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Son of the Gods

From Wikipedia, the free encyclopedia

Son of the Gods
Directed byFrank Lloyd
Written byBradley King
Based onthe novel Son of the Gods
by Rex Beach
Produced byFrank Lloyd
StarringRichard Barthelmess
Constance Bennett
CinematographyErnest Haller (Technicolor)
Distributed byWarner Bros.
Release date
  • January 30, 1930 (1930-01-30) (New York City)
Running time
93 minutes
CountryUnited States
Box office$1,432,000[2]

Son of the Gods is a 1930 American pre-Code romantic drama film with Technicolor sequences, produced and released by First National Pictures, a subsidiary of Warner Bros. It was adapted from the novel of the same name by Rex Beach. Richard Barthelmess and Constance Bennett star as a couple in love who have a falling out when she discovers that, though he looks Caucasian, he is actually Chinese.


Sam Lee (Barthelmess) is the only son of extremely wealthy Chinese merchant Lee Ying. Sam can pass as white. Lee Ying sends him to a prestigious university, where he studies hard. He is tolerated in white social circles, even though it is known there that he is Chinese, because of his money. One day, two fellow students talk him into a triple date, but the white girls are outraged when they find out that they are out with a "dirty yellow Chinaman". They pressure the two white men to make up a transparently fake excuse to leave. Insulted, Sam drops out of school.

He tells Lee Ying that he is going to travel on his own, without his father's financial support. He takes a lowly job aboard a ship and ends up working for a novelist named Bathurst because of his knowledge of Chinese. In the south of France, Sam meets Allana Wagner (Bennett), the spoiled daughter of an indulgent father.

Allana falls madly in love with Sam. Though Sam loves her too, he is afraid to pursue a relationship until she tells him that she was once engaged to a man from India. Everything goes well for a while. One day, however, Allana's father tells her he has found out that Sam is Chinese. She flies into a rage and repeatedly lashes Sam in public with her riding crop, revealing to all within earshot why. Later, she deeply regrets what she did and telephones to apologize, but Sam has returned home to New York City, having received word that his father is very ill.

Sam rushes home, only to find that his father has died, attended on his deathbed by Eileen, a childhood white friend of Sam's. (Lee Ying never forgot Eileen's uncle's kindness to him, and had made Eileen his very well-paid secretary.) Embittered, Sam renounces the white world and its Christian values and embraces his Chinese heritage. He runs his father's business empire with an iron fist, denying his white customers credit.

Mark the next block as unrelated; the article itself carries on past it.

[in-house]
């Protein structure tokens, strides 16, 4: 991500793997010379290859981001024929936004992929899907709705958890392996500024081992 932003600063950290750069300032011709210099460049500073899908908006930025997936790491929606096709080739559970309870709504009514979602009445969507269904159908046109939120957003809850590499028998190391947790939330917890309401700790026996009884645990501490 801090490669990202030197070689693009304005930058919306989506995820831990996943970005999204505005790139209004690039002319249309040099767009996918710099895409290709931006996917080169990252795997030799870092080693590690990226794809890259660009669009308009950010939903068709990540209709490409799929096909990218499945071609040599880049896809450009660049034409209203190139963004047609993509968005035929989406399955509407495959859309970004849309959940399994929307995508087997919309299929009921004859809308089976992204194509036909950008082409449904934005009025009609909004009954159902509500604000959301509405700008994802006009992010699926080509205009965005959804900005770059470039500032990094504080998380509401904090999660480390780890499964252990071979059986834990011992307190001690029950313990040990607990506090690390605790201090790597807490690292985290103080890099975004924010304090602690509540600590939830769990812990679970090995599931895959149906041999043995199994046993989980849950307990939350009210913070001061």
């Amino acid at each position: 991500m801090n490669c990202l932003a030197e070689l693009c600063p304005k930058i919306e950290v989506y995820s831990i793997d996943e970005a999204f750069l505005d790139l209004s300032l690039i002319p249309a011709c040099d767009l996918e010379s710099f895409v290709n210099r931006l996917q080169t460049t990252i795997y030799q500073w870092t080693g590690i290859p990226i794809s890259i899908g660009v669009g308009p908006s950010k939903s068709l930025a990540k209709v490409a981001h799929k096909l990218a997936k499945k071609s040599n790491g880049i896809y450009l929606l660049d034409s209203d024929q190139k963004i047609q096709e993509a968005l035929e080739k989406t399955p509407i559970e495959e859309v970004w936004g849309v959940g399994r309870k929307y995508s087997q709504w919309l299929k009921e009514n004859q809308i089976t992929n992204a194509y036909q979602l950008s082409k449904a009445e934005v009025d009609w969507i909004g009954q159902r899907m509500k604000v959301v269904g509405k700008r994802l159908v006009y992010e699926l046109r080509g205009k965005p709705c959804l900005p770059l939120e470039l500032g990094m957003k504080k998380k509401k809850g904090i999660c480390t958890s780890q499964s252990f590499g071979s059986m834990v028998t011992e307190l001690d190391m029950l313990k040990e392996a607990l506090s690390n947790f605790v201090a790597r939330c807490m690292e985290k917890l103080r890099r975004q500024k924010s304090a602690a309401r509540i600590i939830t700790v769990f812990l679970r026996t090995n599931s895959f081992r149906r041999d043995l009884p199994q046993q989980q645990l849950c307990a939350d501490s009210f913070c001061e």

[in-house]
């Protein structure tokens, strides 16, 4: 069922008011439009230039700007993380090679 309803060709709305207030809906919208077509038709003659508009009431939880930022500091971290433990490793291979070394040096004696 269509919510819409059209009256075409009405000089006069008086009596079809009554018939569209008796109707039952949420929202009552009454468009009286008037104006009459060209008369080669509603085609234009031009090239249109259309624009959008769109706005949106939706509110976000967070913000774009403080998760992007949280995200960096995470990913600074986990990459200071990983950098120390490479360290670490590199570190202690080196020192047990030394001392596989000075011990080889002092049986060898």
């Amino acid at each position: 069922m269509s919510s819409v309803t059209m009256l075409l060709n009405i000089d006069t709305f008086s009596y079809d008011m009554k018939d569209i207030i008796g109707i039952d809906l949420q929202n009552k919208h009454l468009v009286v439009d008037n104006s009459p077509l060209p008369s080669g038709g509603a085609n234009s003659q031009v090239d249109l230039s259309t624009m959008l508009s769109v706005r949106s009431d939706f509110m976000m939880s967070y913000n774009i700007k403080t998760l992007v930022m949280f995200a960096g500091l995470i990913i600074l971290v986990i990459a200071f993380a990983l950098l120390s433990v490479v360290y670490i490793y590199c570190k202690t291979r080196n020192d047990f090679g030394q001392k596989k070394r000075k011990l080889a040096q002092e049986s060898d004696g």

Meanwhile, Allana embarks on a wild round of non-stop partying to try to forget Sam, but only succeeds in ruining her health. One day, she collapses and is near death. In her delirium, she calls for Sam repeatedly. Her racist father reluctantly asks Sam to come see her. Sam pays a visit, and Allana recovers.

Finally Eileen sends for her uncle Dugan. He tells Sam that, while a policeman in San Francisco, he found an abandoned child. Assuming that he was Chinese, Dugan gave the boy to Lee Ying and his wife, who had been praying for a child. After a few years, it became apparent that the boy was actually white. Since Sam was never formally adopted, Dugan recommends to Lee Ying that he relocate to New York to avoid risking losing Sam.

Unable to quench her love for Sam, Allana tells him that she wants to marry him before he has a chance to tell her that he is white. The lovers are happily reunited.



Box Office

According to Warner Bros recordss the film earned $1,069,000 domestically and $363,000 foreign.[2]


Critic Mordaunt Hall gave the film a negative review in The New York Times, writing that "After a none too hopeful beginning, Richard Barthelmess's latest talking film, 'Son of the Gods,' plods its weary way through banal episodes" and that "Mr. Barthelmess is not the genius who can turn to good account the character allotted to him in this uninspired narrative".[3]


The film only survives in black and white. One reel was originally in Technicolor, but no color prints seem to have survived.[4] This reel tells the story of how Sam was adopted as a child by the Chinese man he thought was his father. Current prints present this originally color sequence in sepia-tone.

See also


  1. ^ "Film of Ex-Kaiser is Dull". The New York Times. January 27, 1930.
  2. ^ a b c Warner Bros financial information in The William Shaefer Ledger. See Appendix 1, Historical Journal of Film, Radio and Television, (1995) 15:sup1, 1-31 p 10 DOI: 10.1080/01439689508604551
  3. ^ Mordaunt Hall (January 31, 1930). "The Screen". The New York Times.
  4. ^ The United Artists Collection

External links

This page was last edited on 24 August 2022, at 02:56
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